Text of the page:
Ah well..the next day we had our final day in Chengdu or in fact we had another long drive to see the Lashan or ‘Da Fu’ Buddha which is the worlds tallest sitting Buddha at 71 metres. We had a 20 mins boat trip with lots of Health and Safety issues to see this and it was pretty impressive carved out of the rocks. Then we had a walk up the worryingly named ‘small mountain’ to get to the top of the Buddhas head. It was by now very hot and sweaty so you can imagine how impressed we were when we heard that there was a queue of 1.5 hours to climb down the steps to the Buddhas feet. It was ridiculously crowded with tourists all of whom were Chinese except us!
Much to Elena’s relief, I think, we said we couldn’t be bothered to wait and instead would visit the Buddhist temple. Here it was the normal incense and oil burning madness.
That night we returned to Chengdu for our last night. We followed Elena’s advice and visited a part of the city called ‘Narrow and Broad Alley’. This was a really lovely pedestrianised area full of little shops, bars and smart places to eat. We found a French Patisserie and stood ogling the beautiful cakes in the window when the French chef came out and started describing them all to us. Well of course we couldn’t resist this and so we each ordered one of them and then sat at a table outside eating our chosen one with tea and coffee. I chose the Blue Plum tart which was slightly warmed and possibly the best thing I have ever tasted. Or was I just having one of those Carb moments again?
Once again, after pudding we the got a taxi across town to tonight’s chosen restaurant which was a very popular spot with a long queue outside. After a 30 mins wait we got in and it was a very poor experience indeed. Of course they didn’t speak English and had nothing on the menu in English. Luckily Elena had prepared us a new list of dishes we could try and so we showed this to the waitress. She seemed very unhappy in her work. There was a lot of shouting and tutting in this restaurant which I always think adds to the ambience.
When the food came it was also some of the worst we have eaten although some of it never did actually arrive, which was a blessing really as the portions were huge! What was the attraction of this popular place then? When the bill arrived it became clear as we paid just £10 to feed four of us including 3 very large local beers.
So there you have it. There’s plenty to do in Chengdu.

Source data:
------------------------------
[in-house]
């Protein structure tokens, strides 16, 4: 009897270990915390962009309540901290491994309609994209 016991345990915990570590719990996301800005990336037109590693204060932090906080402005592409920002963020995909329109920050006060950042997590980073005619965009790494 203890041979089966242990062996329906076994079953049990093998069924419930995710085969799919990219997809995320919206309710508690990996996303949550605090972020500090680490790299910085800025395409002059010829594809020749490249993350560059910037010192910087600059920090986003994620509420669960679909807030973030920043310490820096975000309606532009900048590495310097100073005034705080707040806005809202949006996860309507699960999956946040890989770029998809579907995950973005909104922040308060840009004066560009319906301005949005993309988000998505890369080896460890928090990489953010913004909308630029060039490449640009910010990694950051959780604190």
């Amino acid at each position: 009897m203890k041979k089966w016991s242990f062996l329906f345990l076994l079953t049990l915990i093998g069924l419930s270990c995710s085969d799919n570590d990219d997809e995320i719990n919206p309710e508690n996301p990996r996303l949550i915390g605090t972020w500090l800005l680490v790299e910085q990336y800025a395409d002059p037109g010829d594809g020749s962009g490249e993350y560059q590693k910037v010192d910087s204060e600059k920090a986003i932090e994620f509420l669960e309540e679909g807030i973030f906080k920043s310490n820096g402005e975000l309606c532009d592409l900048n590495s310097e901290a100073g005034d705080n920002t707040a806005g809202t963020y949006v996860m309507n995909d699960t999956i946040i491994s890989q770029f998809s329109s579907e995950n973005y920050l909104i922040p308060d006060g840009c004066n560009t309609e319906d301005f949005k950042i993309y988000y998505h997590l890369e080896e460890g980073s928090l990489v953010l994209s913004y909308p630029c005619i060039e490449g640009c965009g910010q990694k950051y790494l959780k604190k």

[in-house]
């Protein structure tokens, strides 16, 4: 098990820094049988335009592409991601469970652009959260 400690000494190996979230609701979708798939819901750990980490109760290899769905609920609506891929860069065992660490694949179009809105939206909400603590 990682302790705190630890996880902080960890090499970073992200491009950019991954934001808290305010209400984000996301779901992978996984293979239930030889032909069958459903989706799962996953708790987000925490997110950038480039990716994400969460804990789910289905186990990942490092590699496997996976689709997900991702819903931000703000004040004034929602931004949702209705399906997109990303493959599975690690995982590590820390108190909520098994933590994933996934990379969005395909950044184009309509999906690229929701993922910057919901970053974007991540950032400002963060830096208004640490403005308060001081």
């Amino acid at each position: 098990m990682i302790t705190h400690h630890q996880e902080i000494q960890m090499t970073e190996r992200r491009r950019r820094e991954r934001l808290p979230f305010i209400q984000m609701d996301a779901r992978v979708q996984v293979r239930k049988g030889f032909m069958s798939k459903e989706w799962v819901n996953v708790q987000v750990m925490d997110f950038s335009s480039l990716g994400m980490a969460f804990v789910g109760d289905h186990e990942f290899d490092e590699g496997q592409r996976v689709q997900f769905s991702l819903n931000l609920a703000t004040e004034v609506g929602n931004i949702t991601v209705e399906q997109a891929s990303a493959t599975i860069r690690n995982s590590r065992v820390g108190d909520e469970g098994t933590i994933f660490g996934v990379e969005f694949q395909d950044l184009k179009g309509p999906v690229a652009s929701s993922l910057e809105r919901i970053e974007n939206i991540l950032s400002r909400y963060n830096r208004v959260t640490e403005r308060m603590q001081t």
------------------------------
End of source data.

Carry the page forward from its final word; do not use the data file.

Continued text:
Well of course we all do. So when we read that we had the opportunity, not just to see the pandas but to get involved, it was too good to miss. This promised to be the highlight of the trip for me and before you all start worrying (Mum)…I’m pleased to say it did not disappoint!
This is why we had come to Chengdu and, in fact, it seems that this is a big part of why the giant city of Chengdu is expanding at the rapid rate it is today-panda tourism. However, there had been a last minute change of plan to our itinerary before we left the UK. Instead of us being able to do our volunteering at the nearby Chengdu Panda Research Centre, we now had to travel two hours to get to the Bifengxia panda breeding centre in faraway Yaan. The reason for this is that they have actually just stopped the volunteer programme at Chengdu. We therefore had to get up at 5:30 in order to be at the centre for 8:30 ready to start work. We drove crazy fast up the motorway to Yaan and as views were just mostly rural China, typically grey and cloudy, we slept most of the way. It’s debatable at this point whether the driving here is worse than we experienced in India. I think the Chinese won as I just don’t ever remember driving anywhere this fast in India-the roads there aren’t up to it.
Eventually we left the motorway and then wound our way up a mountain road alongside a great gorge with a big brown river at the bottom of it. There was bamboo forest on either side. Then finally up at 1000metres we arrived at our place of work for the day.
We got dressed in our ‘digbies’ (or overalls for anyone who isn’t my brother) and then it was all aboard the golf cart to whizz us down to the enclosures where we’d be working. It was all a bit chaotic as no-one spoke much English and it all seemed to be being run by students. There was no health and safety briefing although we did have to sign some sort of indemnity. This seemed to be more focused on making sure we did our days work rather than anything else. Before we left the keepers office though we had our first sighting of a Giant Panda out of the back window. It was a gorgeous 5 year old who we would later help to clean out and feed.
We were split into teams to do our work and Joyce and Enid went of with a lady keeper and also ‘Amanda’ who was an international nursing student shadowing us for the day to improve her a English. Her grandad was one of the security guards at the centre. Jane and I stuck with Elena and one of the male keepers who gave us our orders.